James P. Hoffa, International Brotherhood of Teamsters and Francios Laporte, Teamsters Canada: “Simply put, the NAFTA model does not work for workers. Instead, it subordinates their interests to the bottom-line profit motives of multinational corporations, suppresses wages and labor standards, and contributes to rising inequality…  [R]eal reform towards a pro-worker NAFTA replacement model that we can support is achievable only if the negotiation process is open and inclusive. We urge our governments to share the negotiating texts after each round of talks with Parliament, Congress, the labor movement in all three countries, with civil society stakeholders and the public at large.”

Roger Johnson, National Farmers Union: “For decades, farming and rural communities across the country have suffered lost jobs, lowered wages, and fleeting economic liberty as a result of our nation’s free trade agenda. The Trump Administration must use this opportunity to reset that agenda by instituting a new, fair trade framework that works for family farmers, ranchers, and rural residents. NFU urges them to do so in a fashion that is transparent to the American public and does not upset the positive trade relations the U.S. agriculture community relies upon.”

Karen Hansen-Kuhn, Institute for Agriculture and Trade Policy: “We need a new approach to trade that promotes local and regional food systems, including providing for mechanisms in all three countries to shelter food crops from volatile markets and dumping. Simplistic calls to expand exports won’t get us to the fair and sustainable food and farm system we need.”

Ben Beachy, Sierra Club: “For all his talk of doing trade differently, Donald Trump seems intent on repeating the closed-door negotiating process that produced NAFTA in the first place. We’ve seen how corporations hijack secret trade negotiations to pad their profits at the expense of good jobs, clean air and water, and healthy communities. If Trump’s NAFTA 2.0 becomes another backroom deal by and for corporations, vigorous opposition will be predictable and merited.”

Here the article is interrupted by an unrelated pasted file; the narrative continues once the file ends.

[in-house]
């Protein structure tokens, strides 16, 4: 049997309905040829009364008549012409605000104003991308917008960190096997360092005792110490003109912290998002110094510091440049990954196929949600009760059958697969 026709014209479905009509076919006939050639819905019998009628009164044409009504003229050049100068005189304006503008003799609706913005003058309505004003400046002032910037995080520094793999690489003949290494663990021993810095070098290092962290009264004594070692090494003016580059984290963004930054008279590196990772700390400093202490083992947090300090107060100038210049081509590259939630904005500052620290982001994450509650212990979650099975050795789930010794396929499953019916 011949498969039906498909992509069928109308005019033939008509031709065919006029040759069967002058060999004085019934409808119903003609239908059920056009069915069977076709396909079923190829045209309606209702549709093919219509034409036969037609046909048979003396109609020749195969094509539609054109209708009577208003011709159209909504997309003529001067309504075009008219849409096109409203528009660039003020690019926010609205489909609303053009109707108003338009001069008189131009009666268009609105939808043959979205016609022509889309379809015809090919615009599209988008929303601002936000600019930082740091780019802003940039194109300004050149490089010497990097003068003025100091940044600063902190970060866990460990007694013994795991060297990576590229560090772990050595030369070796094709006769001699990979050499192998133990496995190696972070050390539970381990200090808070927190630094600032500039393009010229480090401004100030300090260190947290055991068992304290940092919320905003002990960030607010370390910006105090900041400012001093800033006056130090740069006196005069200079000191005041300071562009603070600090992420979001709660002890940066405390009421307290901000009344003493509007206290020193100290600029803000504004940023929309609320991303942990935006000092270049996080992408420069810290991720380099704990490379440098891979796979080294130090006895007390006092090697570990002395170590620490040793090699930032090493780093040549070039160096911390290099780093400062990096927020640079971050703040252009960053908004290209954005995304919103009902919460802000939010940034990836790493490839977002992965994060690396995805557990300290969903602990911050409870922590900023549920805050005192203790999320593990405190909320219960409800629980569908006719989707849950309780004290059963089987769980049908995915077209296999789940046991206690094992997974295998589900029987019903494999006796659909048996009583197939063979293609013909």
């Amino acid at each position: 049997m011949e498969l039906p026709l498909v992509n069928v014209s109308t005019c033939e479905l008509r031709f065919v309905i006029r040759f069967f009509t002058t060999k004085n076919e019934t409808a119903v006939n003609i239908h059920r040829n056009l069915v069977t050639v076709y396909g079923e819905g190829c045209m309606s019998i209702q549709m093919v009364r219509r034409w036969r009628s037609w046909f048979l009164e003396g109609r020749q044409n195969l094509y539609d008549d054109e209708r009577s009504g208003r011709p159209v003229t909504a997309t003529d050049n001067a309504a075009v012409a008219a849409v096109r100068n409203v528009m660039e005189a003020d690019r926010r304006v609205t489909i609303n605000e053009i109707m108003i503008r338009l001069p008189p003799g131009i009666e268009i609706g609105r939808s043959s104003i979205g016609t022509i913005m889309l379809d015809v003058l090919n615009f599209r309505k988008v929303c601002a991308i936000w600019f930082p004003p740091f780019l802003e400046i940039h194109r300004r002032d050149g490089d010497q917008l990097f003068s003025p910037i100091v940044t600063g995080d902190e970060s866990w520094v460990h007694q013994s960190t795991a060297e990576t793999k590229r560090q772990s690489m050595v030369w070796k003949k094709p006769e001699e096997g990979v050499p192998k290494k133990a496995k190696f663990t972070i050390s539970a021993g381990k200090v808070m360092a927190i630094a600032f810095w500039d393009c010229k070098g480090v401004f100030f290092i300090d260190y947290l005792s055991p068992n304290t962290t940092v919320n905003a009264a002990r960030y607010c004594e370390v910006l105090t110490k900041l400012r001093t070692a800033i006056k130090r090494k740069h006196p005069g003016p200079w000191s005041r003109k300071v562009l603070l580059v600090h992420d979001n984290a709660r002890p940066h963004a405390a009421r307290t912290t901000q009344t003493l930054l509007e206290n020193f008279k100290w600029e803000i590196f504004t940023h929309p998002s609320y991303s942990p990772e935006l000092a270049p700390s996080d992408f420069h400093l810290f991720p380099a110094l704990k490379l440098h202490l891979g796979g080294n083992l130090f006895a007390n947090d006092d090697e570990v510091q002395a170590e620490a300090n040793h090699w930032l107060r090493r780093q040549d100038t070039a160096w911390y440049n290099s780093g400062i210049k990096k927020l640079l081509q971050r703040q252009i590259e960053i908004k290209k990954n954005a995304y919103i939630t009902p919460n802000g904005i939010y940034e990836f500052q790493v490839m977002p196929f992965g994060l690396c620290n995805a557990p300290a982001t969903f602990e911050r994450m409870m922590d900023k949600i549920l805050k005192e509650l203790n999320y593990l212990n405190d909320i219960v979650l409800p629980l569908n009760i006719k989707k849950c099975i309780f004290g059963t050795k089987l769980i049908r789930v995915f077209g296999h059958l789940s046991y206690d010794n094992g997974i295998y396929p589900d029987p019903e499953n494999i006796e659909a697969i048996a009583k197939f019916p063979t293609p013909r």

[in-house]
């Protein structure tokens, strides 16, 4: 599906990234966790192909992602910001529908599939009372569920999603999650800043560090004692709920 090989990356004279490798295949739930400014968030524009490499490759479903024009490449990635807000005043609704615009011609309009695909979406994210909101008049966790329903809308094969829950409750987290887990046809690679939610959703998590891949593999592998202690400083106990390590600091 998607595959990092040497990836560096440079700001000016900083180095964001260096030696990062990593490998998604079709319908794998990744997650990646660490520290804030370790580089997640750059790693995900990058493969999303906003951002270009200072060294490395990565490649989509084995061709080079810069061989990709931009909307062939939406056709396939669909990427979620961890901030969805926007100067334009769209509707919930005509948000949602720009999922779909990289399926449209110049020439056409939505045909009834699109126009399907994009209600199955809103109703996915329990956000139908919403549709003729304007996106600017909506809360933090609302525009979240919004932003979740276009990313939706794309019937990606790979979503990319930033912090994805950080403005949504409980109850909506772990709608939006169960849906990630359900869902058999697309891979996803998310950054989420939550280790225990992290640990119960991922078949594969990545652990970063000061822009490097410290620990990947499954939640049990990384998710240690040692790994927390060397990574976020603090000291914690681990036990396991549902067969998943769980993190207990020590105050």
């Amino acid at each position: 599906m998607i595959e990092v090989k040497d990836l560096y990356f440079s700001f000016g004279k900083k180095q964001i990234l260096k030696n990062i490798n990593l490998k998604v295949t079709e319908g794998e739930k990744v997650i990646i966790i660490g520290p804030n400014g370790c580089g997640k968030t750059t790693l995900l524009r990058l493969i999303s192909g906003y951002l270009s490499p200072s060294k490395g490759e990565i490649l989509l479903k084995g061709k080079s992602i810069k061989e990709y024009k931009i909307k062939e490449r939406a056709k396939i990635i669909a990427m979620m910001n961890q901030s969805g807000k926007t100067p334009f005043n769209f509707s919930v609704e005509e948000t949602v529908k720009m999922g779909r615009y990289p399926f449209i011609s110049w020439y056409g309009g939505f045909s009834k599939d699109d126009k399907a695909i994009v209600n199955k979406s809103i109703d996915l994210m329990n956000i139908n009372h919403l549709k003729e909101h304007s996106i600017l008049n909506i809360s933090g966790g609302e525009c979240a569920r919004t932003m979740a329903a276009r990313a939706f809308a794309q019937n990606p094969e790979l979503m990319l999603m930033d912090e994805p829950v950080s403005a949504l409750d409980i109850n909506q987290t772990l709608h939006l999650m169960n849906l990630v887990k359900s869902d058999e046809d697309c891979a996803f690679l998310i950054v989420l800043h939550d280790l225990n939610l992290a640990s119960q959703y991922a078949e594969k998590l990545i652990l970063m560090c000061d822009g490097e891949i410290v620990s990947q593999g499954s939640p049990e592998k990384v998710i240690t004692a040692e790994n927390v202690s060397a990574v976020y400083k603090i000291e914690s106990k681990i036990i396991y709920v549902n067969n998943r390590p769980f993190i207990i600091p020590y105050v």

Bill Waren, Friends of the Earth: “Trump’s NAFTA renegotiation objectives will be destructive for people and the planet. By holding this week’s NAFTA talks behind closed doors, keeping the negotiating text secret, and shutting out environmentalists and other advocates to brief the negotiators on our policy positions, he is silencing the voices of Americans who want clean air and clean water.”

Chloe Schwabe, Maryknoll Office of Global Concerns: “The world’s apathy toward the suffering caused by NAFTA’s economic failures is a prime example of what Pope Francis has repeatedly referred to as the ‘globalization of indifference.’ Maryknoll missioners serving in Mexico for more than 60 years witnessed the tremendous harm NAFTA caused across Mexico. NAFTA ruined the livelihoods of smallholder farmers and rural economies, and failed to create good jobs with fair wages in other sectors. NAFTA has ultimately contributed to a rise in migration to the United States and greater income inequality.”

Earlier civil society statements on NAFTA renegotiation are online here


TAKE ACTION: Urge the U.S. Trade Representative and Congress to end the rigged trade negotiating process that puts corporations over working families and the planet.